RIO DE JANEIRO — Preliminary government data released on Friday has raised concern that the coming dry season will see even more deforestation of Brazil’s Amazon than last year’s surge of cutting.
The area deforested in May, determined based on satellite images, jumped 41% compared to the same month in 2020, according to daily alerts compiled by the National Institute for Space Research’s Deter monitoring system.
That data is considered a reliable leading indicator for more complete calculations released at year end.
May marks the beginning of the dry season in the Amazon, when deforestation tends to spike. Deforestation in the month reached 1,180 square kilometers (456 square miles), the most for any May in at least five years. April and March figures also topped all prior readings for those respective months since the 2015-2016 start of the data series.
The data comes as President Jair Bolsonaro’s government faces heightened scrutiny and skepticism regarding his recent pledges to rein in deforestation, and as officials including his environment minister are under investigation for possibly facilitating the export of illegally cut timber. A separate probe is investigating whether Environment Minister Ricardo Salles obstructed an operation to seize illegal timber; he has denied wrongdoing in both cases.
The Climate Observatory, a network of environmental nonprofits warned that the data released Friday marks a worrisome start to the dry season that is worst between June and August.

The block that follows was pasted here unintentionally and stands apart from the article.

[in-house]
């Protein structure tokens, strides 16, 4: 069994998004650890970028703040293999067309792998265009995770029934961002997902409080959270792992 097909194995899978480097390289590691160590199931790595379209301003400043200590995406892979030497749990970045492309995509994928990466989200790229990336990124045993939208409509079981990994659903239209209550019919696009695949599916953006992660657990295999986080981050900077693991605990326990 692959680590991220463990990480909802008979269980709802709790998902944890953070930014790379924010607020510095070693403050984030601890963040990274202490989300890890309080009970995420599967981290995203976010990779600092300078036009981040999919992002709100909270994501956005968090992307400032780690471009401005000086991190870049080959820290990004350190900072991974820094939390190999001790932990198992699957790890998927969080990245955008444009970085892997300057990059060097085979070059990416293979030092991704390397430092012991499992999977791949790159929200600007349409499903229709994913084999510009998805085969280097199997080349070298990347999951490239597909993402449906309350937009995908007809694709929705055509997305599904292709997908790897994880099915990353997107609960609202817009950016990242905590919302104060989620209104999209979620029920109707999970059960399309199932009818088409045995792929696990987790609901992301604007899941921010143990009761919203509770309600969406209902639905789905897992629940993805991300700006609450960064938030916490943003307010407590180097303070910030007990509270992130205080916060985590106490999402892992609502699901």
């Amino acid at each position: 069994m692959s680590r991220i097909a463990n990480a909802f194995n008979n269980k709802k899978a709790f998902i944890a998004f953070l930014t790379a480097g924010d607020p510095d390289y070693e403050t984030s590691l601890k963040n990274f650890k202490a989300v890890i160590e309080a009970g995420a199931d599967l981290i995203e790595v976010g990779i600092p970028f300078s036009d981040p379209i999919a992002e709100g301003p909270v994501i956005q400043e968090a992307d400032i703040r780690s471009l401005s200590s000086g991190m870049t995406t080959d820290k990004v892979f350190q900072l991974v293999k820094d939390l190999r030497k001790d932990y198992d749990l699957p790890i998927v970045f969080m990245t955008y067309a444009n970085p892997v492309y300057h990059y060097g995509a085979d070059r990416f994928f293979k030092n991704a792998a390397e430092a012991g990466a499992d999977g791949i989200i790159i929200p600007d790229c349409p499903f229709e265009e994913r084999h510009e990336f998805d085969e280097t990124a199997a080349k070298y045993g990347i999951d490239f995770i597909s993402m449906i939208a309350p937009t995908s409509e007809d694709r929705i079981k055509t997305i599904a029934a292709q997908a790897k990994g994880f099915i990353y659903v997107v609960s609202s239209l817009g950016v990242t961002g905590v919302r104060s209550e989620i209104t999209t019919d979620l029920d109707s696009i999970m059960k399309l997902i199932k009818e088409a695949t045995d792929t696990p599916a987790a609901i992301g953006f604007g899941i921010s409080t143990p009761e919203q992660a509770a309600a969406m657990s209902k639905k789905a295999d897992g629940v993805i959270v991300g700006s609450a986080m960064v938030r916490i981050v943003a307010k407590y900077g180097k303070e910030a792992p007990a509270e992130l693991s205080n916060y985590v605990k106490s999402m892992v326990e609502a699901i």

“If the trend continues over the next two months, the official deforestation rate in 2021 could end with an unprecedented rise,” the group said in a statement. Deforestation last year surged to a level unseen since 2008.
The annual deforestation tally, compiled with a more accurate system called Prodes, uses at least four different satellites to capture images. This helps to eliminate error caused by cloud cover in the satellite images of the monthly preliminary data.
Low rainfall in some parts of the Amazon from November to April complicates the outlook for destruction in the Amazon, where often trees are felled and then burned to clear land for pasture. Some regions, particularly those along the biome’s southern edge, have received 60% of their historic average rainfall, international environmental group WWF said in a statement.
May deforestation data “show an extremely critical situation,” Mauricio Voivodic, WWF’s executive director for Brazil, said in the statement. “In an environment with deforestation encouraged by federal government rhetoric and complete weakening of environmental regulation, this year’s drought added to the very high deforestation rates creates a situation conducive to big burnings.”
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